While reading the first volume of this series, I realized that it was going to be one of those comic book titles where you have to hang on for dear life and just enjoy the ride as events unfold and things maybe get explained along the way. The first volume, Awakening, drops you in media res as our heroine, Maika Halfwolf, goes undercover as a slave in order to infiltrate the Cumaean stronghold of Zamora. Maika is a beautiful, human-passing Arcanic whose left arm ends just below the elbow. She’s also host to a monster with a hunger for… well, honestly, I’m not sure exactly what it hungers for, whether it’s killing or blood or life essence or what. Those are the kinds of questions a comic book can skirt around by showing instead of telling, tho sometimes I feel that this series does a lot more showing than explaining at all. Anyhoo, Maika is after a witch, Yvette, who knows what happened to her mother, Moriko, and by extension herself, as Maika finds herself unable to contain the hunger of the monster within her. She figures that Yvette might have answers as to what Moriko found on a doomed expedition where, Maika believes, the monster was put into her. As Maika battles her way through and from Zamora, she picks up a child Arcanic, the adorable fox-like Kippa, as well as Ren, a cat-like double-tailed Ubasti, and learns more about the monster inside.
Vol Two, The Blood, finds Maika running toward the pirate-controlled city of Thyria in order to set sail to the Island Of Bones where her mother and Yvette had gone on their ill-fated expedition. Her expedition goes little better, as the monster inside her grows in awareness and offers itself almost as a partner to her. Maika realizes that her mom was an abusive jerk who only created her in order to grow a vessel for the monster. The forces of different interests converge in order to capture Maika and her potential for power for themselves.
In the third volume, Haven, Maika, Kippa and Ren have made it to the neutral port city of Pontus. However, if Maika can’t re-energize the shield that her ancestor, the Shaman-Empress, once built to protect the city, it’ll be open season on the inhabitants as Maika’s pursuers tear the place apart in search of her and the monstrum, Zinn, she’s carrying within her skin. To this end, she and Zinn must descend into the bowels of the city to open the Shaman-Empress’ lab, and to fight the safeguards long ago put into place to keep it sealed. Zinn remembers a lot more about himself, but not nearly enough, and as in pretty much every volume to date, horrifying shit happens.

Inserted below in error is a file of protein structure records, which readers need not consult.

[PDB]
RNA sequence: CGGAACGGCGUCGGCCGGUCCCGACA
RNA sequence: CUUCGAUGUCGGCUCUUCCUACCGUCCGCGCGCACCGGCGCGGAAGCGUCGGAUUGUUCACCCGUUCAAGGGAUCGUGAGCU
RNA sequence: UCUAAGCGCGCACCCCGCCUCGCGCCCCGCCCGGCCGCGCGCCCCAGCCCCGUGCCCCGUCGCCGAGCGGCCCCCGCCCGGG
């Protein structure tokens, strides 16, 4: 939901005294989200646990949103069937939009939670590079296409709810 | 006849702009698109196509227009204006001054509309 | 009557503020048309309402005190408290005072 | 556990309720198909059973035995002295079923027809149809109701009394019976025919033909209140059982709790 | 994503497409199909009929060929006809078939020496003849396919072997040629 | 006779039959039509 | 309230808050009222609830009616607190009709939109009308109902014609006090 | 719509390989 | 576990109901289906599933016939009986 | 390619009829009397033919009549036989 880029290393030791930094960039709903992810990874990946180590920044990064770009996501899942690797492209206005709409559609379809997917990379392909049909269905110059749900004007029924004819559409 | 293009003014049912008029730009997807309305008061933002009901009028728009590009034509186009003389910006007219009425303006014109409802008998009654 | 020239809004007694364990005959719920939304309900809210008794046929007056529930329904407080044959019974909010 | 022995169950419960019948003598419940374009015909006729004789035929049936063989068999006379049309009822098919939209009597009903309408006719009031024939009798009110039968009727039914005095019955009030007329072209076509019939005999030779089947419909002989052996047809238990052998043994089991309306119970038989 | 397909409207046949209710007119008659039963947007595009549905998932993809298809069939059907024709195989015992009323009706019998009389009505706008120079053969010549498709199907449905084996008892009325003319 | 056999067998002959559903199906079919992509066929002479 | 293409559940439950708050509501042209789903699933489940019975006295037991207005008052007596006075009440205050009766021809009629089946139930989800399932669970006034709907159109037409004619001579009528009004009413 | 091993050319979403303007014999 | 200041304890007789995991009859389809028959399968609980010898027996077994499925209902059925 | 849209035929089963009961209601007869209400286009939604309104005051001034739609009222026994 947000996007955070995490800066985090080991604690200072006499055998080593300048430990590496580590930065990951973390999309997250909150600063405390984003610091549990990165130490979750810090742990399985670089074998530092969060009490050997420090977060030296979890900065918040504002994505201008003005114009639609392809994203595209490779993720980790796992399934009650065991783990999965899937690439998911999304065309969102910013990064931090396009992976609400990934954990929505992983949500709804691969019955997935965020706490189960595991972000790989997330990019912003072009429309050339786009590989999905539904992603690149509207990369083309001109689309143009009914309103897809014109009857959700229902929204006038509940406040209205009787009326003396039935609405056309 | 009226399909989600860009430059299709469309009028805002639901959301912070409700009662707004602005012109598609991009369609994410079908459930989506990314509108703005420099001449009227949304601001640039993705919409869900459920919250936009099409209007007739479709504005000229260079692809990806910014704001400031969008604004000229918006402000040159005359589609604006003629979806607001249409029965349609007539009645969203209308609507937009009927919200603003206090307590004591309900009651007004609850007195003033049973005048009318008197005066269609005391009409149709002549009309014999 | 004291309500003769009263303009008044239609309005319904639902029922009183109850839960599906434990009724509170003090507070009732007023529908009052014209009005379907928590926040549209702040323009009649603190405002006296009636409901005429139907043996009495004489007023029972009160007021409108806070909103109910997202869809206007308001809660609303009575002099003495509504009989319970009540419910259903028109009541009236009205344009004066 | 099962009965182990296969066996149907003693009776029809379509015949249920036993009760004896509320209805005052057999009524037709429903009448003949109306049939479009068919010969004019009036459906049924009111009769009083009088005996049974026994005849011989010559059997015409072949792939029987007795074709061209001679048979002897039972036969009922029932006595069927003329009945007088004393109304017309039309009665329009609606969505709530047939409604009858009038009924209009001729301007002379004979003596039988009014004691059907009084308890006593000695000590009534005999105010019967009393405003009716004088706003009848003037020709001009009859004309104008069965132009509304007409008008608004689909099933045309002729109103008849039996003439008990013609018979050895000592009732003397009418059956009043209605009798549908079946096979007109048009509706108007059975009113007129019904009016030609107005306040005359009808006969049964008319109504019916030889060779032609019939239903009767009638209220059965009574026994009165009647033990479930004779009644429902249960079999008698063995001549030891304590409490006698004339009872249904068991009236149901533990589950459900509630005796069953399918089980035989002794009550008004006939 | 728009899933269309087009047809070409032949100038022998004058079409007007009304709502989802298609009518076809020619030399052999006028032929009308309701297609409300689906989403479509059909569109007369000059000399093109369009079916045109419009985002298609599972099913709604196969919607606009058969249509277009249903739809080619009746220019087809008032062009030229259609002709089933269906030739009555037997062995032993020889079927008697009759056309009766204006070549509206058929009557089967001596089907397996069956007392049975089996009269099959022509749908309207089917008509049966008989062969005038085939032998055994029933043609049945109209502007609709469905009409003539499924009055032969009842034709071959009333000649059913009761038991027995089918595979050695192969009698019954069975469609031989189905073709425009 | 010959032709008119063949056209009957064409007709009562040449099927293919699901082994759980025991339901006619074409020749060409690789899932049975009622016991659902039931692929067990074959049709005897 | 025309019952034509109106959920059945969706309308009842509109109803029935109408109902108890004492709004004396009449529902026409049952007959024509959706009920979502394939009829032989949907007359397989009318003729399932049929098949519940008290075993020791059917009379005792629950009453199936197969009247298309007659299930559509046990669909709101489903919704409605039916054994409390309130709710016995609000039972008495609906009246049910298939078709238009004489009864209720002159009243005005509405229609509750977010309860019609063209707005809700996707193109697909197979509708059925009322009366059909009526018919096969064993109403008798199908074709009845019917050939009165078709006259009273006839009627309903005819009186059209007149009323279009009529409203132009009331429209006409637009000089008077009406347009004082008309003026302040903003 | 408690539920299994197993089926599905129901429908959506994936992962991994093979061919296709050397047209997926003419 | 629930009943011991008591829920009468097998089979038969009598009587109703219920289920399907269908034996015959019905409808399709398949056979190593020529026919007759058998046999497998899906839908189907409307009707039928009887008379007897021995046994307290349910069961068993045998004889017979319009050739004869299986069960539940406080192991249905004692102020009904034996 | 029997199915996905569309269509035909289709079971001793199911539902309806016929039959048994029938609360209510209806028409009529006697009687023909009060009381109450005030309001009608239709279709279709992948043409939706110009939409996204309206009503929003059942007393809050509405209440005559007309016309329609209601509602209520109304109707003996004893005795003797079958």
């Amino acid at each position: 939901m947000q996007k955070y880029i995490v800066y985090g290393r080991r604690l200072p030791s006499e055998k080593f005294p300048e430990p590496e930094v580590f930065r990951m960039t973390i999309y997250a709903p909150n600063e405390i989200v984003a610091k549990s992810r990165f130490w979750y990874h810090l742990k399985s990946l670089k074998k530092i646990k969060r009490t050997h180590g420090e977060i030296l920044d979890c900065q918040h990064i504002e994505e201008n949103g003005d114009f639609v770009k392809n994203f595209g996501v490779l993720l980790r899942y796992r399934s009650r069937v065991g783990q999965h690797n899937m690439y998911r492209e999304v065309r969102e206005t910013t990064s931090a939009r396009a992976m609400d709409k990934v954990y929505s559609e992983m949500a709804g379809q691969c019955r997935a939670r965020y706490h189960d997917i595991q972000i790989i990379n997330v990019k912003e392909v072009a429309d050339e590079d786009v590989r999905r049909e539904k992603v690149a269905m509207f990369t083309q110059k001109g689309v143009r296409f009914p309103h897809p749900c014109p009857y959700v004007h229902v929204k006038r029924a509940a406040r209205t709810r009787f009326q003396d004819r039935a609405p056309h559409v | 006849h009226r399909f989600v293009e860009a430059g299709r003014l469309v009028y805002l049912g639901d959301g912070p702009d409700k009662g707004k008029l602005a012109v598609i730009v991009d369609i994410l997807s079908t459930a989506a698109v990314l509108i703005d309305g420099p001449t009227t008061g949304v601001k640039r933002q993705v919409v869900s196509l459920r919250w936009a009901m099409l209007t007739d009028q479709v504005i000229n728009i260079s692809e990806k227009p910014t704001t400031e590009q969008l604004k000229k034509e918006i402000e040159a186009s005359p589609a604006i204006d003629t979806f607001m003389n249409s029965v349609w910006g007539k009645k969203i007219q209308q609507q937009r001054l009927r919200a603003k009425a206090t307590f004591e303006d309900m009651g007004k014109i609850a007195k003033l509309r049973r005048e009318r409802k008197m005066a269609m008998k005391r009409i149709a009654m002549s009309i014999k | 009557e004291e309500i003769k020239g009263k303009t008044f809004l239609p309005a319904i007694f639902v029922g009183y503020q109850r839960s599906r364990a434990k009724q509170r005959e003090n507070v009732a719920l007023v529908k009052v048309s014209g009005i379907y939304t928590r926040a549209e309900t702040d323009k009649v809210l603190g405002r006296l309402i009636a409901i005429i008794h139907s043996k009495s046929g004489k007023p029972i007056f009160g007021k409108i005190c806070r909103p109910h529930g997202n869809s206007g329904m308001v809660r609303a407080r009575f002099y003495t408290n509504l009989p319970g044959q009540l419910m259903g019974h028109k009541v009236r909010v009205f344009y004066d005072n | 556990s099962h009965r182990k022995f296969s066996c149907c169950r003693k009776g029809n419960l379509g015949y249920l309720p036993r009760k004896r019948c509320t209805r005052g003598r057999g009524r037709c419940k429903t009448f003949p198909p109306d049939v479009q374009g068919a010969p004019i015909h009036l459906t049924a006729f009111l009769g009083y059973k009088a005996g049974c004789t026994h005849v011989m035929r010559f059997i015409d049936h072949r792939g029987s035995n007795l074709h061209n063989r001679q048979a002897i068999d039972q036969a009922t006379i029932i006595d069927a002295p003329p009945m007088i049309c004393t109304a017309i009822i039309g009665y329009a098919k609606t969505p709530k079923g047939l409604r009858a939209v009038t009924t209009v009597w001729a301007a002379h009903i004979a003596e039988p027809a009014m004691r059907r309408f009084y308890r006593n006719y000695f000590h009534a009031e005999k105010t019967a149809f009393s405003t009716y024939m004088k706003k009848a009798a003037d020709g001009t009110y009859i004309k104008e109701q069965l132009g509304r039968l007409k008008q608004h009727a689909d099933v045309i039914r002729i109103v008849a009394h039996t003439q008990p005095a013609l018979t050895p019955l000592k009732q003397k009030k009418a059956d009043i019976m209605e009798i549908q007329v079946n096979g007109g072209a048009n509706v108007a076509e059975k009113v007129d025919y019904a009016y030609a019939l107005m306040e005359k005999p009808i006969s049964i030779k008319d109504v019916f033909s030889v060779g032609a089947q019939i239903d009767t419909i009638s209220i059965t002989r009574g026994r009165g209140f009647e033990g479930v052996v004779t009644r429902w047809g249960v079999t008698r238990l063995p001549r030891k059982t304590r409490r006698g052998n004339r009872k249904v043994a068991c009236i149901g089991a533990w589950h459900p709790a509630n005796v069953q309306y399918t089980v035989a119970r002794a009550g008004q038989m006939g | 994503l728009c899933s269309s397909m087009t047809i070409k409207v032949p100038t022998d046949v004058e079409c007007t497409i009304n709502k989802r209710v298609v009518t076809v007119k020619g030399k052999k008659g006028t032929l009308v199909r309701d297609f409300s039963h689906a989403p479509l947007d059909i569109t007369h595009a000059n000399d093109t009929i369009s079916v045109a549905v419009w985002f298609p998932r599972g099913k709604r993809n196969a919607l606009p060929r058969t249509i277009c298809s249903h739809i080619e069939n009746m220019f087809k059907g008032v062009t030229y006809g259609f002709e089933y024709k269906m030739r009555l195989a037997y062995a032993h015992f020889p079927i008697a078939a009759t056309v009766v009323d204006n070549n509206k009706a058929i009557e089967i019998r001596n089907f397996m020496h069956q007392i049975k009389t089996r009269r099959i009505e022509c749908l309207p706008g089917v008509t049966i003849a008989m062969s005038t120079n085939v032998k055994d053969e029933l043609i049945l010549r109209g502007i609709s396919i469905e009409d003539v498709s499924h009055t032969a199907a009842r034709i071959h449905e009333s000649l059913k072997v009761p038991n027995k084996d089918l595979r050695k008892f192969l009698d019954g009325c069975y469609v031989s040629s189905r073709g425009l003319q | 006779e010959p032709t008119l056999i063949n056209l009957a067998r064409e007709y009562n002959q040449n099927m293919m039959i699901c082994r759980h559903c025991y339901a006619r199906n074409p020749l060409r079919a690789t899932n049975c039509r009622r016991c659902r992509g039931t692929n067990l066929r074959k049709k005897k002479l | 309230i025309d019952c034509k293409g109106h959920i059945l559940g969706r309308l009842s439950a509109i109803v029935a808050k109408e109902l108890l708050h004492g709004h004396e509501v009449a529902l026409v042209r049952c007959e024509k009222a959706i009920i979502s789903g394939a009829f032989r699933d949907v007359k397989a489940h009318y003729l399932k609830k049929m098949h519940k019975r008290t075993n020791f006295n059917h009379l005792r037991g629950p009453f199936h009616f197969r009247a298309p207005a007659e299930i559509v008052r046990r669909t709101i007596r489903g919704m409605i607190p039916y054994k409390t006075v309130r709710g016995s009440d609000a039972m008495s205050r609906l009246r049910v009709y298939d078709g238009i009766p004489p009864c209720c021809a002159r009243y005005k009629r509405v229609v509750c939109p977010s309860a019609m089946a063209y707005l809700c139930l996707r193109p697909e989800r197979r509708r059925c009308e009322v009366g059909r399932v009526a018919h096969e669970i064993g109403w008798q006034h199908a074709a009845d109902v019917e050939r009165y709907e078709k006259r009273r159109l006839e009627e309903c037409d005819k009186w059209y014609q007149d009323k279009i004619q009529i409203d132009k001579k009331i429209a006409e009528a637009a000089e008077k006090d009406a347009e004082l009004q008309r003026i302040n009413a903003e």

So Monstress is a horror comic filled with grotesque images, drawn in a manga style with Western formatting. My favorite thing about Sana Takeda’s art is her gorgeous use of color, plus also Kippa (her tail hugging is the cutest!) and the way she and Ren interact. But otherwise, it’s not for me. I don’t like looking at elder gods and tentacles and a multiplicity of eyes. I’m not a huge fan of panel after panel of violence and killing. And I often feel that the pacing is off, as rando stuff happens that has me going “wait, what” or “who?!” or “why” or “how?!”
But what, you could say, did I expect from a horror story set in an alternate reality loosely based on early 1900s Asia, with steampunk technology and gods who walk among mortals? It’s definitely a cool idea, putting a neat twist on the standard hero’s quest while different races and city-states clash in bloody conflicts and mystical intrigue around her. The world-building is deep, bringing to life a milieu that is believably chaotic. I did very much enjoy the quietly subversive decision to have this be a world run by the matriarchy, with mostly women characters and leaders.
I think I would have liked the Monstress series a lot more if weren’t so uniformly humorless, tho. There are cute moments and sweet moments, but rarely moments of levity. Again, what you’d expect from a serious horror comic, but awfully hard to sustain over three volumes without making at least this reader fidget with impatience for something other than grimdark. Oh, man, the thought just occurred to me: this is like the feminine version of a Warhammer 40k novel, and not the fun Caiaphas Cain ones either. If that’s your thing, by all means, go for this. I’ve heard so much about the series that I’m glad I finally had the chance to read it (and Vol Two was definitely my favorite of the bunch so far) but it’s definitely not the kind of book I’d pick up by choice ever again. Granted, I still have to read the Hugo nominated 4th volume, and perhaps that’s more my speed. We’ll find out soon enough.